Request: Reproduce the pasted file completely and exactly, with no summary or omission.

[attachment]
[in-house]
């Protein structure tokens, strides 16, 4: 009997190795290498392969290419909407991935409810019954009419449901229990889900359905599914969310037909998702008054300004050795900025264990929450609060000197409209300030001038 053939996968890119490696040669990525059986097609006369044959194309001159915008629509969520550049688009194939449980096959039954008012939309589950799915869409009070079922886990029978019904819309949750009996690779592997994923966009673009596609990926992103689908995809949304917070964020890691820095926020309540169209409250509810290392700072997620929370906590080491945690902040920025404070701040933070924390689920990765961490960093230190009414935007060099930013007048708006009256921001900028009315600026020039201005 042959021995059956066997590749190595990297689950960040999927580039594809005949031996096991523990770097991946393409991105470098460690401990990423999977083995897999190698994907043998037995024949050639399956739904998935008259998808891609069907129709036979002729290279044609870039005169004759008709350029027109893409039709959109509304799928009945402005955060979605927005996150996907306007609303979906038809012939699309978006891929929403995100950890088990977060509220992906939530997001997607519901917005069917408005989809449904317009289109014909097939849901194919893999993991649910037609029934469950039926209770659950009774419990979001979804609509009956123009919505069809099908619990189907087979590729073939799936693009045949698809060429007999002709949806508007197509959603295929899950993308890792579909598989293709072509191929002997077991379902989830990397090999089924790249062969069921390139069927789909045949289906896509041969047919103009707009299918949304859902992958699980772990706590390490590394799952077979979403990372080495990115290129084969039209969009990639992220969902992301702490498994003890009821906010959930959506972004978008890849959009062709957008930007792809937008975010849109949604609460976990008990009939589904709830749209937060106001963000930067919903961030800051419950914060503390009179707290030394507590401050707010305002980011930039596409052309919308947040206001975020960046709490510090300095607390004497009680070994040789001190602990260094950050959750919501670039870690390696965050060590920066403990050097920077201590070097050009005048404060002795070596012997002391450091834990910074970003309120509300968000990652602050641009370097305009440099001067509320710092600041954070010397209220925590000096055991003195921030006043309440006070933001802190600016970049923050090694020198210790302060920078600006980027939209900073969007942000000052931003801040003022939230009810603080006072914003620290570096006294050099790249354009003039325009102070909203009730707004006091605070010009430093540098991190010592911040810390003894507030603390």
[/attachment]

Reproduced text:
[in-house]
């Protein structure tokens, strides 16, 4: 009997190795290498392969290419909407991935409810019954009419449901229990889900359905599914969310037909998702008054300004050795900025264990929450609060000197409209300030001038 053939996968890119490696040669990525059986097609006369044959194309001159915008629509969520550049688009194939449980096959039954008012939309589950799915869409009070079922886990029978019904819309949750009996690779592997994923966009673009596609990926992103689908995809949304917070964020890691820095926020309540169209409250509810290392700072997620929370906590080491945690902040920025404070701040933070924390689920990765961490960093230190009414935007060099930013007048708006009256921001900028009315600026020039201005 042959021995059956066997590749190595990297689950960040999927580039594809005949031996096991523990770097991946393409991105470098460690401990990423999977083995897999190698994907043998037995024949050639399956739904998935008259998808891609069907129709036979002729290279044609870039005169004759008709350029027109893409039709959109509304799928009945402005955060979605927005996150996907306007609303979906038809012939699309978006891929929403995100950890088990977060509220992906939530997001997607519901917005069917408005989809449904317009289109014909097939849901194919893999993991649910037609029934469950039926209770659950009774419990979001979804609509009956123009919505069809099908619990189907087979590729073939799936693009045949698809060429007999002709949806508007197509959603295929899950993308890792579909598989293709072509191929002997077991379902989830990397090999089924790249062969069921390139069927789909045949289906896509041969047919103009707009299918949304859902992958699980772990706590390490590394799952077979979403990372080495990115290129084969039209969009990639992220969902992301702490498994003890009821906010959930959506972004978008890849959009062709957008930007792809937008975010849109949604609460976990008990009939589904709830749209937060106001963000930067919903961030800051419950914060503390009179707290030394507590401050707010305002980011930039596409052309919308947040206001975020960046709490510090300095607390004497009680070994040789001190602990260094950050959750919501670039870690390696965050060590920066403990050097920077201590070097050009005048404060002795070596012997002391450091834990910074970003309120509300968000990652602050641009370097305009440099001067509320710092600041954070010397209220925590000096055991003195921030006043309440006070933001802190600016970049923050090694020198210790302060920078600006980027939209900073969007942000000052931003801040003022939230009810603080006072914003620290570096006294050099790249354009003039325009102070909203009730707004006091605070010009430093540098991190010592911040810390003894507030603390």